Next up is a series of three featurettes, the first being the five minute ‘Making of Fantastic Four,’ which is basically a feel good, promotional piece where everyone involved gets to pat each other on the back and smile for the cameras. As far as offering any detailed info on the making of the movie, this featurette doesn’t even scratch the surface and barely deserves to be called a making-of piece at all, especially when you consider some of the other feature length documentaries available with such films as Spider-Man 2 and Batman Begins that really go behind the scenes of their respective pictures.

Fantastic Four
The next featurette of the trio is and eight minute piece produced by Fox Movie Channel, ‘Fantastic Four: Making a Scene’, which goes into detail on how the bridge sequence in the film was pulled off. The featurette is interesting enough and goes into some detail about this one effects sequence, but at eight minutes long is far too short to cover much ground and again feels like a fluff piece of promotional material, which as I remember seeing this on television over the summer, is exactly what it is.

The third and final of these behind-the-scenes featurettes, ‘Fantastic Four: Casting Session,’ is an eight minute piece that details how each member of the principal cast came to be hired onto the picture and their reasons for choosing to do it, and also throws Stan Lee into the mix to discuss each of the casting choices. This piece actually comes across as the best of the three, but that’s not really saying a whole lot given the competition.

Next on the shiny platter are three, brief deleted scenes that were wisely cut and consist primarily of dialogue scenes between Jessica Alba’s Sue Storm and Ioan Gruffudd’s Reed Richards, so there’s nothing too eye popping here that would warrant a second look. The disc also contains two music videos, "Everything Burns," performed by Ben Moody with Anastacia, and "Come On, Come In," performed by veteran rockers and one of my personal favourites, Velvet Revolver. I don’t really get into music videos too much, but as far as these types of things go they aren’t bad if not in a ‘let’s put videos on the disc to promote the soundtrack’ kind of way, and as it turns out, a spot for the Fantastic Four soundtrack is also available.

Rounding out the disc are the film’s theatrical teaser and trailer, along with a trailer for Marvel’s The Avengers animated series and an inside look featurette geared towards promoting Fox’s upcoming summer blockbuster, X-Men 3. I’ve noticed that in a lot of the advertising for the disc that this ‘Inside Look’ is one of the major features being pushed to the forefront, but all it amounts to is Marvel front man Avi Arad taking a couple of minutes to talk a bit about the upcoming movie and how huge it is going to be while clips from the previous X-Men movies are shown. So much for seeing something really cool or surprising in anticipation of next year’s sequel to one of the best comic book movies yet to be made.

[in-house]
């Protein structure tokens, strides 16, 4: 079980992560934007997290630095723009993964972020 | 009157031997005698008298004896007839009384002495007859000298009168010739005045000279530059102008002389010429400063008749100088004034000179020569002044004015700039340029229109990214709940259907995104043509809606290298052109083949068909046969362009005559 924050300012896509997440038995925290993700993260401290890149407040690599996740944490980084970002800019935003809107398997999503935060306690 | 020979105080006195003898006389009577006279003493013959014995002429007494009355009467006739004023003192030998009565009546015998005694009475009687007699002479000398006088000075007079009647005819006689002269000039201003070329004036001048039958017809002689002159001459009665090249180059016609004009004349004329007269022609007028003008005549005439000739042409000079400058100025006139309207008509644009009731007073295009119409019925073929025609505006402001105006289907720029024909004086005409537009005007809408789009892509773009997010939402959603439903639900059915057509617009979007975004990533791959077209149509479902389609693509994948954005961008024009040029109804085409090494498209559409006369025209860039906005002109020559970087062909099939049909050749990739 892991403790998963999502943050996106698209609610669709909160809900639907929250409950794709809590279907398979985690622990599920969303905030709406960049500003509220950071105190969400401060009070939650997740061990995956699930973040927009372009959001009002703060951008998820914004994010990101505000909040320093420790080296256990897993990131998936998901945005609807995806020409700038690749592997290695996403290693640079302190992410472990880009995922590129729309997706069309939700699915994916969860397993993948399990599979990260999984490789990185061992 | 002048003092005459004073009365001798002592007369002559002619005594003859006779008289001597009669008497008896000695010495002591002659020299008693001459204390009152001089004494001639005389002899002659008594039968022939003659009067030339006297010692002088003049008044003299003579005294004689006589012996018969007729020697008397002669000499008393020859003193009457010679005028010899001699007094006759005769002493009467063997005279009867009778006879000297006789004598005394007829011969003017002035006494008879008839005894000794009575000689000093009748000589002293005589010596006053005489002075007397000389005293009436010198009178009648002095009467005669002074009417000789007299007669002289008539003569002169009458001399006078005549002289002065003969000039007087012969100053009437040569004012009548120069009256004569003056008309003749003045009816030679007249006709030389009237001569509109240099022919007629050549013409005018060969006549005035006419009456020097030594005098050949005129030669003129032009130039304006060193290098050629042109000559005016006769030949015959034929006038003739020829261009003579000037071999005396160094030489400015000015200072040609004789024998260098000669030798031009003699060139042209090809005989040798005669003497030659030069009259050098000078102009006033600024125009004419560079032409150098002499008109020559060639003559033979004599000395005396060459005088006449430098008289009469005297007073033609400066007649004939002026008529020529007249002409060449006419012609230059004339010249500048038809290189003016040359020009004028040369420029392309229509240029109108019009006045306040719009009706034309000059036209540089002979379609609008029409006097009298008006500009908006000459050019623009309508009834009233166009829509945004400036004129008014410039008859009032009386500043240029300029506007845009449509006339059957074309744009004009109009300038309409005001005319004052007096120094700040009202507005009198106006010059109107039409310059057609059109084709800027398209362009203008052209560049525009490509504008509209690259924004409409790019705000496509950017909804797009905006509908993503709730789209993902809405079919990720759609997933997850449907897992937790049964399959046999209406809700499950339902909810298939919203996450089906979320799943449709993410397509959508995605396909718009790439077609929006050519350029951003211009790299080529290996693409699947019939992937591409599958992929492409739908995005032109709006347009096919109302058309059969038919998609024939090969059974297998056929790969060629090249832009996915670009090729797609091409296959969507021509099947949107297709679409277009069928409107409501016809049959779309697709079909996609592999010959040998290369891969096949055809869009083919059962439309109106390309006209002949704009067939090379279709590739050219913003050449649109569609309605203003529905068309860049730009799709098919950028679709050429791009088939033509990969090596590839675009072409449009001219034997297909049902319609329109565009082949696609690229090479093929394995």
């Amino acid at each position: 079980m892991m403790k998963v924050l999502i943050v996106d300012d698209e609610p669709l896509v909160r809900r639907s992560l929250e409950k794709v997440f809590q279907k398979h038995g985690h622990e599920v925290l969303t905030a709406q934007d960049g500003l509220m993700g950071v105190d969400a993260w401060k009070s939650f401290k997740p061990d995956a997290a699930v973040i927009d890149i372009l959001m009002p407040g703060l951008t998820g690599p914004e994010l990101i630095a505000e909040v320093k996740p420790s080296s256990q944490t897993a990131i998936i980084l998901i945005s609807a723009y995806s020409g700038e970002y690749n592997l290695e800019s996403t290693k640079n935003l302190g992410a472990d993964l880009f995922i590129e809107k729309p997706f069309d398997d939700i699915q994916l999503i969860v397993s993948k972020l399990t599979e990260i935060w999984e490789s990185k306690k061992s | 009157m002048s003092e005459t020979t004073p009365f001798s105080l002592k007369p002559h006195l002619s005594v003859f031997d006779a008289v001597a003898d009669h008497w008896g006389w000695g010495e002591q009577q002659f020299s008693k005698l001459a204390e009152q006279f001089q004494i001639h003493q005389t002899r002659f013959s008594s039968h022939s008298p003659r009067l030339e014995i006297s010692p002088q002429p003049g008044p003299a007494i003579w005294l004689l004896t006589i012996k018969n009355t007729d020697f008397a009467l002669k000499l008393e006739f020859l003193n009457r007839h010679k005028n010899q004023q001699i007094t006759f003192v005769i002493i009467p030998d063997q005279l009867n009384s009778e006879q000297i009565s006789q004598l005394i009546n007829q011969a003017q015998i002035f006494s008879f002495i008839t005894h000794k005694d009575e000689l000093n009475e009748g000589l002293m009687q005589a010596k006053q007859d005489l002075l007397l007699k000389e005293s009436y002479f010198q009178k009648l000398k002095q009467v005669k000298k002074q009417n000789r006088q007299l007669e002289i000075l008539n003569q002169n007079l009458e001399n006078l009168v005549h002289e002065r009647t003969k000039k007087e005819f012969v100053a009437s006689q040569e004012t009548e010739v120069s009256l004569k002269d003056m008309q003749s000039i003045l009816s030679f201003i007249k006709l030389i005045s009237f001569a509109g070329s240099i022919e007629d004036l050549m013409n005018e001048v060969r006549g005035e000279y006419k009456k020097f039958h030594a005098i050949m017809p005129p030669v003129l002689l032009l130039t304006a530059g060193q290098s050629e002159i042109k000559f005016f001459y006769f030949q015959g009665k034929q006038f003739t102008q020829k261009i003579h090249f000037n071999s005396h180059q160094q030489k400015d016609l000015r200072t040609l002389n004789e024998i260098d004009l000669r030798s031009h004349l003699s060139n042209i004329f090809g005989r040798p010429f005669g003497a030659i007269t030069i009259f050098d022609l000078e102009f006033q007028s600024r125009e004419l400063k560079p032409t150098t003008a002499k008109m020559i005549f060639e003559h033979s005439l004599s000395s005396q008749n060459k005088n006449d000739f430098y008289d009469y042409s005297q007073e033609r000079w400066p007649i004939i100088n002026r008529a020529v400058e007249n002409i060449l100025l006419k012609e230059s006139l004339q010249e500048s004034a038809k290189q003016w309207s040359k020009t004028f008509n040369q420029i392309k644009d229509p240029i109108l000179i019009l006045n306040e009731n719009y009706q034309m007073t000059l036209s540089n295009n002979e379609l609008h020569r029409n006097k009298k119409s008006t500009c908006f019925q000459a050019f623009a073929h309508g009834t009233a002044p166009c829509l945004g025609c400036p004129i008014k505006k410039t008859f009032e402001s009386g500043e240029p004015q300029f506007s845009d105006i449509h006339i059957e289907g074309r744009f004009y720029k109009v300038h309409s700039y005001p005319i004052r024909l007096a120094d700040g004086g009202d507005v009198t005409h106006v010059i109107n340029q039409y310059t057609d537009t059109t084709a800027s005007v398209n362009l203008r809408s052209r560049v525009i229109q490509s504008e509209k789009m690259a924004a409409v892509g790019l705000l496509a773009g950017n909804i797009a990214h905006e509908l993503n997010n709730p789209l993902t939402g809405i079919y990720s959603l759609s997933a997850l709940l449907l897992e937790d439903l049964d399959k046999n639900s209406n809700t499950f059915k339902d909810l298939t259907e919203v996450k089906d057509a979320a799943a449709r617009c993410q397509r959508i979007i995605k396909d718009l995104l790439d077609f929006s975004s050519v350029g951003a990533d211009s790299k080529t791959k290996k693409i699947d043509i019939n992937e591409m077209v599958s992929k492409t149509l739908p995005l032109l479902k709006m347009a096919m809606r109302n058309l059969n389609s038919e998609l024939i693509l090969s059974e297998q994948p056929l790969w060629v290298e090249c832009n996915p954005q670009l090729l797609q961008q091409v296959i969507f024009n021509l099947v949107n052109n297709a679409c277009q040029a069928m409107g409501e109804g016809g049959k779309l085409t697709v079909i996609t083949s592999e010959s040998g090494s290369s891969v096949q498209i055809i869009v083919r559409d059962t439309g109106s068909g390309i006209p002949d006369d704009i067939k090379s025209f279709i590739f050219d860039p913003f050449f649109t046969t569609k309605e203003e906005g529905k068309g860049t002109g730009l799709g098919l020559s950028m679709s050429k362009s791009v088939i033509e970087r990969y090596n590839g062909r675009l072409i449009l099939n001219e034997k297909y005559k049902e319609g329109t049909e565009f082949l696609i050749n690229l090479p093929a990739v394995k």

Overall, the special features included in the package are a pretty disposable lot and, although they promise some substance with important sounding titles, never really do give much of an insight or look into the making of Fantastic Four. Based on what's presented here, it isn’t hard to sniff out another version of this movie coming around the bend in a few months’ time, especially since region two is already getting a more feature packed, two-disc version around the same time this offering is being released in North America.

Fantastic Four


While I found Fantastic Four to be primarily light weight and pretty underwhelming as far as more recent comic book adaptations go, the movie does a nice job of both setting up the next film and knowing its target audience enough to be kid friendly entertainment, with the exception of one or two out of place, gratuitously violent scenes that alone warrant the PG-13 rating. Fox Home Entertainment’s treatment of the movie on DVD features great audio and video that are worthy of consideration next time you’re searching for a disc to show off the home theatre, but the special features aren’t nearly fantastic enough to put the package over the top as a whole. Overall, unless you just can’t wait to get your hands on one of this summer’s biggest hits on DVD, a rental of the title will do fine until the inevitable release of the two-disc special edition that’s been released in region two hits region one shores and shelves sometime next year.